By Jean-François Quénet What a comeback! After a three week break in Norway, Thor Hushovd has won...
By Jean-François Quénet
What a comeback! After a three week break in Norway, Thor Hushovd has won his first race of the year at the Four Days of Dunkirk. He outsprinted Jimmy Casper in a tight finish. "He told me afterwards that he saw me blocked near the barriers," Hushovd explained of his rival. "When he finally opened the door, I had to go around another rider. I thought I had won but the judges needed the photo finish to confirm that I was 5 centimetres ahead."
The Norwegian champion had a delayed start after a sinus operation and different goals set for the 2005 season. "Last night I was saying to myself that I raced pretty good this year but no win yet wasn't normal," he said. "I had decided to take it easy in smaller races and give 100 percent in the big ones. Finishing third in Milan-San Remo, fifth in Ghent-Wevelgem and ninth in Paris-Roubaix makes quite a good classics campaign, I believe. I'm particularly happy with the way I went in Roubaix because I got the feeling that I'll win this race one day."
Still, he was missing the feeling of winning. For the second part of the season, he has chosen to focus on a different kind of exercise than what the classics require: sprinting. "During my stay in Norway, I've done a lot of specific training for that," he underlined. "Sprint effort series were on my program. That's why I could win today, I had the speed. Coming back to races, I'd like to win one stage in every stage race that I take part in before the Tour de France. After Dunkirk, I'll do Volta Catalunya and the Dauphiné, plus the team time trial in Holland prior to the national championships."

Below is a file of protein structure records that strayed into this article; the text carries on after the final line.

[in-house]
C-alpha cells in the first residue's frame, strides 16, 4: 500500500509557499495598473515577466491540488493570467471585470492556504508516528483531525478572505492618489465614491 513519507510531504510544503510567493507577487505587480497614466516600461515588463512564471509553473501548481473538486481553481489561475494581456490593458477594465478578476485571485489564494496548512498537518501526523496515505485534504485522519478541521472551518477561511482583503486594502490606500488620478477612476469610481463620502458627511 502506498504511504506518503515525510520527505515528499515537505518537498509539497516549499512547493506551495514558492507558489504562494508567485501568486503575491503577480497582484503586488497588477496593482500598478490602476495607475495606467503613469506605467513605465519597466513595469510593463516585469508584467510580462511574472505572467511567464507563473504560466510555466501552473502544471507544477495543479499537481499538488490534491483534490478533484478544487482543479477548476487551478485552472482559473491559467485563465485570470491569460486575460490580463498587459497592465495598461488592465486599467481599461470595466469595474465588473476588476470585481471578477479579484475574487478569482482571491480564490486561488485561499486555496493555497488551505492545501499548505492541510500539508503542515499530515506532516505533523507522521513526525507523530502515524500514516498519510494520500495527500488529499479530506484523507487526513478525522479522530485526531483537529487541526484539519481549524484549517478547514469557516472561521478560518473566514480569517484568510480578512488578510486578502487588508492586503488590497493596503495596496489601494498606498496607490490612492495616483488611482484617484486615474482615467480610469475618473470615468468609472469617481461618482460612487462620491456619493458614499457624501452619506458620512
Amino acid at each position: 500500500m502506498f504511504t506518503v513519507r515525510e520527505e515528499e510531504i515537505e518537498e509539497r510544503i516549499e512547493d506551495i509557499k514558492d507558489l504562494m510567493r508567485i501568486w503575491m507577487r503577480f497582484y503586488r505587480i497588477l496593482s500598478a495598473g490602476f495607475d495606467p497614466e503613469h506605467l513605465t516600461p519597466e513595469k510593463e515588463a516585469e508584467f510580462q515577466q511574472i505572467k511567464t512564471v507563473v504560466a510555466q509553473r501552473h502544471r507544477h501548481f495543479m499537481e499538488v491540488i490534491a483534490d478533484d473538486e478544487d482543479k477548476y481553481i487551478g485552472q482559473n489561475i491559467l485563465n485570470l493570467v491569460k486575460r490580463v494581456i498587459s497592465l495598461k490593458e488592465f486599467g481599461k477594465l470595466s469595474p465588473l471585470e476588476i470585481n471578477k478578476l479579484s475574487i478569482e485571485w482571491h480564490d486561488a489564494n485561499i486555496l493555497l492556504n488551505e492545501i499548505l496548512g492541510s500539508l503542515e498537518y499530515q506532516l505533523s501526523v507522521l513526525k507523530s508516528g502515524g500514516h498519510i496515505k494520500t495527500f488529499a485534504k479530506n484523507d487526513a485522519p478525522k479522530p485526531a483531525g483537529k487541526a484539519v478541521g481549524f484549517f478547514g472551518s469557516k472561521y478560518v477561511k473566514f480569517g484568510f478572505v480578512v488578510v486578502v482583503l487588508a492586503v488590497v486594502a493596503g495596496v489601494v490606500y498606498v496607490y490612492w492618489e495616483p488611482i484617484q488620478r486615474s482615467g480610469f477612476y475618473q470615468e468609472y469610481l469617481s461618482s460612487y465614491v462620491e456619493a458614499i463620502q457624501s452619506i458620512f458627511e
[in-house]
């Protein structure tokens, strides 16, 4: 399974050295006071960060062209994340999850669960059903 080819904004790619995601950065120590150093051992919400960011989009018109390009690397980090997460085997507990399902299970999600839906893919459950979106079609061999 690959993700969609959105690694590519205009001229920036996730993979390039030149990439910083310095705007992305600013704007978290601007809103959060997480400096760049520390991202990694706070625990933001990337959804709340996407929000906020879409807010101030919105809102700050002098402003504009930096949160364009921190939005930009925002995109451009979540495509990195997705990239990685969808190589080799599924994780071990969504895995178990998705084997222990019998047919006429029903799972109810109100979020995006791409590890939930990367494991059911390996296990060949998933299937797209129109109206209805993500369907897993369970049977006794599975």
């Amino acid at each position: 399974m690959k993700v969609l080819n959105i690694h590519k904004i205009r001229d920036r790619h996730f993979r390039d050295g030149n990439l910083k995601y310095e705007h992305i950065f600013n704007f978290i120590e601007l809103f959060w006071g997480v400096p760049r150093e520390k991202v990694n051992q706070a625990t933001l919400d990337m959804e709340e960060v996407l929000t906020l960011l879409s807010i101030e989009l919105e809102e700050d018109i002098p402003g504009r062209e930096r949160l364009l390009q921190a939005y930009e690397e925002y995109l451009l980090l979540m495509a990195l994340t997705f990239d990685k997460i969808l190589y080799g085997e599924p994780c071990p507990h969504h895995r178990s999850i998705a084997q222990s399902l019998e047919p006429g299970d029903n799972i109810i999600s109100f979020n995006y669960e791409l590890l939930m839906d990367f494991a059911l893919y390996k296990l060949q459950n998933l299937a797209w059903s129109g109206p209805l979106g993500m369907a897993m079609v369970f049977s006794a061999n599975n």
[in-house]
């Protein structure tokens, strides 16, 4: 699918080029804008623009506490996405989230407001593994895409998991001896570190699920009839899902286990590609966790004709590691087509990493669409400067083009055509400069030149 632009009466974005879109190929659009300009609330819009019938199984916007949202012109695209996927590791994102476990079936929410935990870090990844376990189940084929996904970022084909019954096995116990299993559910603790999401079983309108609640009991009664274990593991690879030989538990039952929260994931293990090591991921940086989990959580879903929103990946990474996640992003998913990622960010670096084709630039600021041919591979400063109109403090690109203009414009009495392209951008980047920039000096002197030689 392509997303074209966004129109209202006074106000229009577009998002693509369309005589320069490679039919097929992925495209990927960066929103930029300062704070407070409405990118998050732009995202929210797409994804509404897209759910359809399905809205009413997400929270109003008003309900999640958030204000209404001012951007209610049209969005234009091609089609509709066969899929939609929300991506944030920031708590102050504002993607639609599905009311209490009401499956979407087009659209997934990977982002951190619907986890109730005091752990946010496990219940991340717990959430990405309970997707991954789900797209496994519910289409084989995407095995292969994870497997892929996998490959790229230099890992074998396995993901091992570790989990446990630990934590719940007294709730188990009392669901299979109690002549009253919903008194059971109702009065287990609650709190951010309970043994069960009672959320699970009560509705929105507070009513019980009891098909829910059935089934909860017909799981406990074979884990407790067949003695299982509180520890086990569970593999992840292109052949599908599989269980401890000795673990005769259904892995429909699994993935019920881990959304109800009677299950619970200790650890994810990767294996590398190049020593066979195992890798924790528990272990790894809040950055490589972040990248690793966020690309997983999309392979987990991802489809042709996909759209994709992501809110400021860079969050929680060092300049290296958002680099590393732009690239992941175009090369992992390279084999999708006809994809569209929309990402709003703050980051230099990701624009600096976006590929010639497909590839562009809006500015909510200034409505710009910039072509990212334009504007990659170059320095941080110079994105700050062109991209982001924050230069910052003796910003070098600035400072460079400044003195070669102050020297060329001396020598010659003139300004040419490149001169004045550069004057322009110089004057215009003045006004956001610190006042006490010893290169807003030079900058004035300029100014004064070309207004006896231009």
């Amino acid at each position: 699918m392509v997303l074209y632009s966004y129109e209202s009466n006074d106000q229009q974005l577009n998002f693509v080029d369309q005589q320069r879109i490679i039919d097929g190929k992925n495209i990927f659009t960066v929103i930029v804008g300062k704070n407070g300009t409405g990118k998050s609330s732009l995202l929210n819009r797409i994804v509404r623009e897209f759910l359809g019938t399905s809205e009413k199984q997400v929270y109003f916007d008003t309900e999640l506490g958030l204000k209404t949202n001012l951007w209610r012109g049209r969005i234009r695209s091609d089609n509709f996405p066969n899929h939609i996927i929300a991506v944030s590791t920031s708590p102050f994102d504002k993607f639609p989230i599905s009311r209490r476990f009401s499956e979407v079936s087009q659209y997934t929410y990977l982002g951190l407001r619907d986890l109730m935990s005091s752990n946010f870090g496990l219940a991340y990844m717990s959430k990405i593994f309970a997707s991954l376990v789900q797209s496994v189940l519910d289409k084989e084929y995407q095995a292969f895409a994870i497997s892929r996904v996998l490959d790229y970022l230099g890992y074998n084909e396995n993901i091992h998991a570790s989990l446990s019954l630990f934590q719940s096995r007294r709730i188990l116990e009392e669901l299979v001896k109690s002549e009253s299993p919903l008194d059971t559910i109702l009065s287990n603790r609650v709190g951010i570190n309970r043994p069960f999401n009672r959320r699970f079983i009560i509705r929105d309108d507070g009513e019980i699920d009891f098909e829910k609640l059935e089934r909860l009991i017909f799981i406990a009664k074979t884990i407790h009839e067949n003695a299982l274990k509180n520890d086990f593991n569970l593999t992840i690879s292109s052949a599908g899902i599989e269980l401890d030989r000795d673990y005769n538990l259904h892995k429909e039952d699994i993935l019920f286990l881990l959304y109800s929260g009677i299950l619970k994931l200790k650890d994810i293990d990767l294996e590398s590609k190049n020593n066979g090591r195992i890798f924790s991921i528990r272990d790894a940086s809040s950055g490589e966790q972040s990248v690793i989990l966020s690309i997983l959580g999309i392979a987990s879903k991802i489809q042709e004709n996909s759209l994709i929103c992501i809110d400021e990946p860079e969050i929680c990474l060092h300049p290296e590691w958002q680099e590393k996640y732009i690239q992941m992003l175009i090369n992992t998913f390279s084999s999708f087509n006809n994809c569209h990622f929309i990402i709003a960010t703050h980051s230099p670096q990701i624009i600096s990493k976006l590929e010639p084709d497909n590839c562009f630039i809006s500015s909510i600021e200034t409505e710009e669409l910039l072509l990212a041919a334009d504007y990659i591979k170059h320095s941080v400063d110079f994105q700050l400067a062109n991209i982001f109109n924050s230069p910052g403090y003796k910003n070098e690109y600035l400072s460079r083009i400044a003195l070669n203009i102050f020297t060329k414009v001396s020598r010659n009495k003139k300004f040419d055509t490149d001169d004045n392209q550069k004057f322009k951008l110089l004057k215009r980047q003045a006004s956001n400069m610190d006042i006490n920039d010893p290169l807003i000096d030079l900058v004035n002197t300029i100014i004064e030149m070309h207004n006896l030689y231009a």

Hushovd's trademark is now the famous green-and-white with blue cross jersey of Norwegian champion. "I'll try to keep it because everyone in Norway tells me it's so easy to recognise me now." He has paid a visit to Larvik to see the course of this year's national's. "It's quite hard," Thor said. "The uphill finish is 7 or 800 metres long with a gradient of approximately 8 percent, in the middle of the circuit there is another climb of 1.5km but less steep. It's good for me. I'm looking forward to a duel with Kurt-Asle Arvesen, and I'll have Mads Kaggestad on my side."
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